Alas, Chick-fil-A has fallen. The last outpost of conservative principles has surrendered to the massed ranks of the SJWs. I feel as if I am surveying the sack of Rome, and the gates have been opened to the Visigoths.

I am being sarcastic, in case somebody screenshots this and posts it on Twitter with ‘who’s the real snowflake, lol’ or ‘cry more, bitch’. (Who am I kidding? Someone has done this already and stopped reading.) Of course, Chick-fil-A has caved. Conservatives might have justly pointed how ludicrous it was for the fast-food restaurant chain to have been forced out of Britain and picketed in the States because of its traditional Christian stance but what can you expect from big business?

Conservatives like to chirrup ‘go woke, go broke’ but while companies can damage themselves with progressive overreach, such as Gillette with their preternaturally condescending anti-‘toxic masculinity’ advert, most if not all major corporations have saturated their marketing with feminist, LGBT and multicultural imagery with no ill-effects. Chick-fil-A might have increased their profits since they began facing protests for their owners’ donations to anti-gay marriage groups but their exclusion from college campuses and international markets does not bode well for their future success. This, doubtless, played a role in their decision to stop offering charitable donations to the Salvation Army.

Mainstream conservatives are displeased. ‘This decision makes absolutely no sense,’ Dave Rubin flusters, ‘Chick-fil-A was actually cool because it stood up to the progressive mind virus which is cancel culture.’ ‘Now they’ve caved at the behest of the censorious left,’ adds Ben Shapiro. ‘Today, Chick-fil-A betrayed loyal customers for dollars,’ Mike Huckabee huffs. Yes, it is almost as if their highest value is maximizing profits.

Now, to be fair, it makes sense for these conservatives to attempt to do their best to dent Chick-fil-A’s bottom line if they do not want them to join the many glittering castles of ‘Woke Capital’. But it is also important to be clear that the ‘woke’ part is not the only problem. Conservatives, who tend to be economic liberals, often think of business as a natural ally, but this is naive. Businesses tend to follow the profit motive. This applies as much to online gambling businesses, pornographers and drug salesman as anyone else. Now, you can draw whatever conclusions you like from this, and I don’t want to recapitulate recent arguments about governments and the common good again, but what you cannot do is claim that this coheres neatly with the long-term continuation of a social order.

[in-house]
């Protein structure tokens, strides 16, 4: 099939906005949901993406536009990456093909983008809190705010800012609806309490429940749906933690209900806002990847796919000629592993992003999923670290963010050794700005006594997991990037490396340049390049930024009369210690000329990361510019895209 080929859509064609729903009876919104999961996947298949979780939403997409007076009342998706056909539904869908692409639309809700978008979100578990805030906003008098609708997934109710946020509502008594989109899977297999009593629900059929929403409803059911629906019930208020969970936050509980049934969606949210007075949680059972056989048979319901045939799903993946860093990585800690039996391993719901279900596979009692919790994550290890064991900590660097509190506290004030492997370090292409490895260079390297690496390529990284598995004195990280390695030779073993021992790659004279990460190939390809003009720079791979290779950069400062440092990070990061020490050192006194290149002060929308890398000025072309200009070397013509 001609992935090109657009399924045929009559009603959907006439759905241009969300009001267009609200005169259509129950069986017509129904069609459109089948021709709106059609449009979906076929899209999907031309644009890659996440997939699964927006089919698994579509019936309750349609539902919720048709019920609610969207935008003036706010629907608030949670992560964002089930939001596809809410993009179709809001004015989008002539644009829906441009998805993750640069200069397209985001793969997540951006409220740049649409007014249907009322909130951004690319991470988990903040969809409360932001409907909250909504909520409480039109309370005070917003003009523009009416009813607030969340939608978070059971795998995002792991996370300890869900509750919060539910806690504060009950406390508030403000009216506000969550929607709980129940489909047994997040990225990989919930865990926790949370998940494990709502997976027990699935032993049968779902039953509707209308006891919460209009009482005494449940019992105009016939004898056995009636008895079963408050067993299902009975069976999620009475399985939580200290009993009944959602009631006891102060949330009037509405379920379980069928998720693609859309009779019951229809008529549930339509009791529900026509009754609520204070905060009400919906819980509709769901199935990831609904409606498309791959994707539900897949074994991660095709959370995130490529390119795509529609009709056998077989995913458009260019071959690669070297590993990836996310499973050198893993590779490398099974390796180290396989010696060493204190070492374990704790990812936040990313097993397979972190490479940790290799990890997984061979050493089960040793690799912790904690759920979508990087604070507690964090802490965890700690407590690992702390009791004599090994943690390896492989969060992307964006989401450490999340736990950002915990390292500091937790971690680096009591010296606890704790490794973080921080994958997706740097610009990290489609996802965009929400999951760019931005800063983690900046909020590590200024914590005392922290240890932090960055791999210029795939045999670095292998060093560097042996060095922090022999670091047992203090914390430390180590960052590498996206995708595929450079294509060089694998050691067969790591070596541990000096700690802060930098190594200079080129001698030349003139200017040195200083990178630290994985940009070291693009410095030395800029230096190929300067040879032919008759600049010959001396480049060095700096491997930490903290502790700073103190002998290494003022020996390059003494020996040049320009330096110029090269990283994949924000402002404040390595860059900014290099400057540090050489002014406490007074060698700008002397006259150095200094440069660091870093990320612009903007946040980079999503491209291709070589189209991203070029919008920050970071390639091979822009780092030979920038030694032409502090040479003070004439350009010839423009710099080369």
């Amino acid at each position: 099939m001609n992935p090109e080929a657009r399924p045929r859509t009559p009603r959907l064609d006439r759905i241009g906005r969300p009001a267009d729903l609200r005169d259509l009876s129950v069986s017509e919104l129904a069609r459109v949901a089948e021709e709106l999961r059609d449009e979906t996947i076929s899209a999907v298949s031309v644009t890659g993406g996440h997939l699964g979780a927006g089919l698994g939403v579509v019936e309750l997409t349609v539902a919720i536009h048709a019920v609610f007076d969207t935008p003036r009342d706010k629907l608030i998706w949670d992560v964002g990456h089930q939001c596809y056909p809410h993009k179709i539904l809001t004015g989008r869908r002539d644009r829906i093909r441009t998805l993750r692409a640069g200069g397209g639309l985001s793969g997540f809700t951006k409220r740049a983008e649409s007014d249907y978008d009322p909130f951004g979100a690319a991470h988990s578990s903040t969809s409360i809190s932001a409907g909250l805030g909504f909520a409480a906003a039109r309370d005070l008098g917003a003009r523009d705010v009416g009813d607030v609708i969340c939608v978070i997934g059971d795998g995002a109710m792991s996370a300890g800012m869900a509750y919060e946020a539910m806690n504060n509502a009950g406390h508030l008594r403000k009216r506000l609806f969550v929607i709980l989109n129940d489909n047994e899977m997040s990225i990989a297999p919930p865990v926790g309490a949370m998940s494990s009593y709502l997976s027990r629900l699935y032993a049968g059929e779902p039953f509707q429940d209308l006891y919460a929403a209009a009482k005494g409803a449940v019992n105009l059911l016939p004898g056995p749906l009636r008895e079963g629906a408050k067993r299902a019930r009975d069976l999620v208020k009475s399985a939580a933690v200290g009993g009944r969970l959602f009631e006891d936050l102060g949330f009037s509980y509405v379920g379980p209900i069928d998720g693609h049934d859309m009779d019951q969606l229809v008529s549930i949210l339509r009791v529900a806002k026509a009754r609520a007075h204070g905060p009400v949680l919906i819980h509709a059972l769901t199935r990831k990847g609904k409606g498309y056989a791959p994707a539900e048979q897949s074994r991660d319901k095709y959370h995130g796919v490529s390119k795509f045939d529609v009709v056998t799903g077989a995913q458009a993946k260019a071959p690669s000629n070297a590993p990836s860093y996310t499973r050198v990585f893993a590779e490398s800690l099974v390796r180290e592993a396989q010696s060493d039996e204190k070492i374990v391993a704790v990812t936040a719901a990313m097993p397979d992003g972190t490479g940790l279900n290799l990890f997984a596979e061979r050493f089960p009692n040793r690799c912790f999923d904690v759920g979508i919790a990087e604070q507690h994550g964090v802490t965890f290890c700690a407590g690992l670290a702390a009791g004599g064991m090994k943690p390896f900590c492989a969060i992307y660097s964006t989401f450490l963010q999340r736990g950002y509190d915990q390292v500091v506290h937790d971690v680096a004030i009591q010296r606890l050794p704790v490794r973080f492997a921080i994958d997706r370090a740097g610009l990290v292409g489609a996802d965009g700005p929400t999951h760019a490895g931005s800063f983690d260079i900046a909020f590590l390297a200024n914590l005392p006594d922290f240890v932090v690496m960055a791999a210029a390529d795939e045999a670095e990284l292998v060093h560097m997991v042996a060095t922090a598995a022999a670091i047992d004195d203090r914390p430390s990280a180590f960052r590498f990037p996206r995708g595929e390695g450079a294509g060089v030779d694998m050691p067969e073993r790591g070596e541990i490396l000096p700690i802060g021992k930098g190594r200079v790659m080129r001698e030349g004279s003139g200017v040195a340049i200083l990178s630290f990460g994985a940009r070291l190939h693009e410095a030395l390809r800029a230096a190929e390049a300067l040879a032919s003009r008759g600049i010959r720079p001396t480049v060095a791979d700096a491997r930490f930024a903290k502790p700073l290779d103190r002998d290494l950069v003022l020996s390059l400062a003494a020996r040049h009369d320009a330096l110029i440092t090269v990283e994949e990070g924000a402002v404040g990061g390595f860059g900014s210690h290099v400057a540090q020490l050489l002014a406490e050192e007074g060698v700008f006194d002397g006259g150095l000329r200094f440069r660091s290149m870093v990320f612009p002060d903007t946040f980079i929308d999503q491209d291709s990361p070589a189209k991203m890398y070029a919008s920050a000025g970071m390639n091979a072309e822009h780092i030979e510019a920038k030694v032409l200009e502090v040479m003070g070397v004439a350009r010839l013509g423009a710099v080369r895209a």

It is important to emphasize, though, that the profit motive is not the only factor behind Woke Capital. Ross Douthat hit on a subtler economic motive, saying:

‘…a certain kind of virtue-signaling on progressive social causes, a certain degree of performative wokeness, is offered to liberalism and the activist left pre-emptively, in the hopes that having corporate America take their side in the culture wars will blunt efforts to tax or regulate our new monopolies too heavily.’

This sounds true. It brings to mind Hillary Clinton’s hilarious line, ‘If we broke up the big banks tomorrow…would that end racism? Would it end sexism?’ Mainstream Democrats like Clinton have employed a radical commitment to ‘intersectional’ issues as long as ‘class’ is omitted to appease their donor base. So, this is insightful. But it seems insufficient. Take the new Sprite advert, which shows mothers and fathers binding the breasts of their transgender kids or accompanying their sons to Pride rallies.

Of course, I do not think this advert exists solely to raise their profit margins. There are not tens of millions of LGBT activists running out to buy sugary drinks in gratitude. I do not expect Sprite executives imagine that the advert will convince Alexandria Ocasio-Cortez that soft drink companies are her comrades. While I doubt that corporations are at all concerned about the atomizing individualism of Western culture, I do not think that it drives decisions in an active conspiratorial sense. A cause, I suspect, is what the British historian Robert Conquest identified in his second law of politics:

‘Any organization not explicitly right-wing sooner or later becomes left-wing.’

The ad agencies, marketing and human resources departments of major corporations are crammed with young urban professionals who graduated from liberal arts colleges and love to insert progressive imagery into their campaigns. Take Grey, the advertising agency that created the now notorious Gillette adverts. Their campaigns insert feminist imagery into not just American but Indian, Malaysian and Lebanese media. Like that or loathe it, these people are true believers.

Of courses, their campaigns must be shaped by what converges with the interests of their shareholders. None of them are going to push for a dramatic increase in the minimum wage or criticize the human rights abuses of the Chinese or Saudi Arabian governments. Social justice causes related to sexuality, race and gender hit the sweet spot of being cloyingly progressive without threatening the bottom line. Advertising that kills two birds with one stone: push the message and push the product. Edward Bernays, the pioneer of modern public relations, wrote in Manipulating Public Opinion:

‘This is an age of mass production. In the mass production of materials a broad technique has been developed and applied to their distribution. In this age, too, there must be a technique for the mass distribution of ideas.’

Why not both?

None of this is to say that business is necessarily an enemy of conservatives. The best societies contain various different interests, uneasily balanced, and profit-seeking businesses are among them. But conservatives should not imagine that these businesses are their friends. Otherwise, they will continue running around like headless, well — chickens.